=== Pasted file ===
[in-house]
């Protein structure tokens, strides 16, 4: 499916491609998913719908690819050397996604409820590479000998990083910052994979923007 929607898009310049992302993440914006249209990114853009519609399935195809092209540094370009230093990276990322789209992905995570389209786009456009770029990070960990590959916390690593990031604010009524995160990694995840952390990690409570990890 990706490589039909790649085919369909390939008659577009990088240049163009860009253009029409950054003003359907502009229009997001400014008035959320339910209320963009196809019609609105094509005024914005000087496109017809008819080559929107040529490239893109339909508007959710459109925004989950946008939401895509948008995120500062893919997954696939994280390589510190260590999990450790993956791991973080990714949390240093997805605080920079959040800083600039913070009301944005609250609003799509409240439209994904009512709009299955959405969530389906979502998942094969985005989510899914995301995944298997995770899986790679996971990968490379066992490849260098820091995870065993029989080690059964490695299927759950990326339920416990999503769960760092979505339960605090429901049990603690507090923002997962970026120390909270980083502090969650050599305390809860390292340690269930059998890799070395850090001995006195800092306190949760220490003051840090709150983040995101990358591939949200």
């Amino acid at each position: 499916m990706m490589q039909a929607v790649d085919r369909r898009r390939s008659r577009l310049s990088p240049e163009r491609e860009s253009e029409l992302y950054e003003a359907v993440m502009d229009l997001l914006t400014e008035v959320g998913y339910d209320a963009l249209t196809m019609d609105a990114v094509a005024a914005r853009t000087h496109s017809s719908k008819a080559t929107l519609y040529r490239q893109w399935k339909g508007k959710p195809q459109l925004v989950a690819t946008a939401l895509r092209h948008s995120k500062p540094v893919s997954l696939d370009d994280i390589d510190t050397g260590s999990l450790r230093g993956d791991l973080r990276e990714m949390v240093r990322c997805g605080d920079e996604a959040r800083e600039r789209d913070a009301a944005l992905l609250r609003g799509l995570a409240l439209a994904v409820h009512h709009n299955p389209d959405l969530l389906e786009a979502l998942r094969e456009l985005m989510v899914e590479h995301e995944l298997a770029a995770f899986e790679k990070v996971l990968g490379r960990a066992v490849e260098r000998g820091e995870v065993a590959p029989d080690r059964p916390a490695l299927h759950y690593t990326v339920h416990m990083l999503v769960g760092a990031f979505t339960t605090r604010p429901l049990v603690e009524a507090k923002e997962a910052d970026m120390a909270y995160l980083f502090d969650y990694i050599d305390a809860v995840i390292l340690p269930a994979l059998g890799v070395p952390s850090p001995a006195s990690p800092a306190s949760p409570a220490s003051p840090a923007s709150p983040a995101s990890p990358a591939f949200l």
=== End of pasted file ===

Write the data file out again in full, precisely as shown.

[in-house]
């Protein structure tokens, strides 16, 4: 499916491609998913719908690819050397996604409820590479000998990083910052994979923007 929607898009310049992302993440914006249209990114853009519609399935195809092209540094370009230093990276990322789209992905995570389209786009456009770029990070960990590959916390690593990031604010009524995160990694995840952390990690409570990890 990706490589039909790649085919369909390939008659577009990088240049163009860009253009029409950054003003359907502009229009997001400014008035959320339910209320963009196809019609609105094509005024914005000087496109017809008819080559929107040529490239893109339909508007959710459109925004989950946008939401895509948008995120500062893919997954696939994280390589510190260590999990450790993956791991973080990714949390240093997805605080920079959040800083600039913070009301944005609250609003799509409240439209994904009512709009299955959405969530389906979502998942094969985005989510899914995301995944298997995770899986790679996971990968490379066992490849260098820091995870065993029989080690059964490695299927759950990326339920416990999503769960760092979505339960605090429901049990603690507090923002997962970026120390909270980083502090969650050599305390809860390292340690269930059998890799070395850090001995006195800092306190949760220490003051840090709150983040995101990358591939949200």
């Amino acid at each position: 499916m990706m490589q039909a929607v790649d085919r369909r898009r390939s008659r577009l310049s990088p240049e163009r491609e860009s253009e029409l992302y950054e003003a359907v993440m502009d229009l997001l914006t400014e008035v959320g998913y339910d209320a963009l249209t196809m019609d609105a990114v094509a005024a914005r853009t000087h496109s017809s719908k008819a080559t929107l519609y040529r490239q893109w399935k339909g508007k959710p195809q459109l925004v989950a690819t946008a939401l895509r092209h948008s995120k500062p540094v893919s997954l696939d370009d994280i390589d510190t050397g260590s999990l450790r230093g993956d791991l973080r990276e990714m949390v240093r990322c997805g605080d920079e996604a959040r800083e600039r789209d913070a009301a944005l992905l609250r609003g799509l995570a409240l439209a994904v409820h009512h709009n299955p389209d959405l969530l389906e786009a979502l998942r094969e456009l985005m989510v899914e590479h995301e995944l298997a770029a995770f899986e790679k990070v996971l990968g490379r960990a066992v490849e260098r000998g820091e995870v065993a590959p029989d080690r059964p916390a490695l299927h759950y690593t990326v339920h416990m990083l999503v769960g760092a990031f979505t339960t605090r604010p429901l049990v603690e009524a507090k923002e997962a910052d970026m120390a909270y995160l980083f502090d969650y990694i050599d305390a809860v995840i390292l340690p269930a994979l059998g890799v070395p952390s850090p001995a006195s990690p800092a306190s949760p409570a220490s003051p840090a923007s709150p983040a995101s990890p990358a591939f949200l």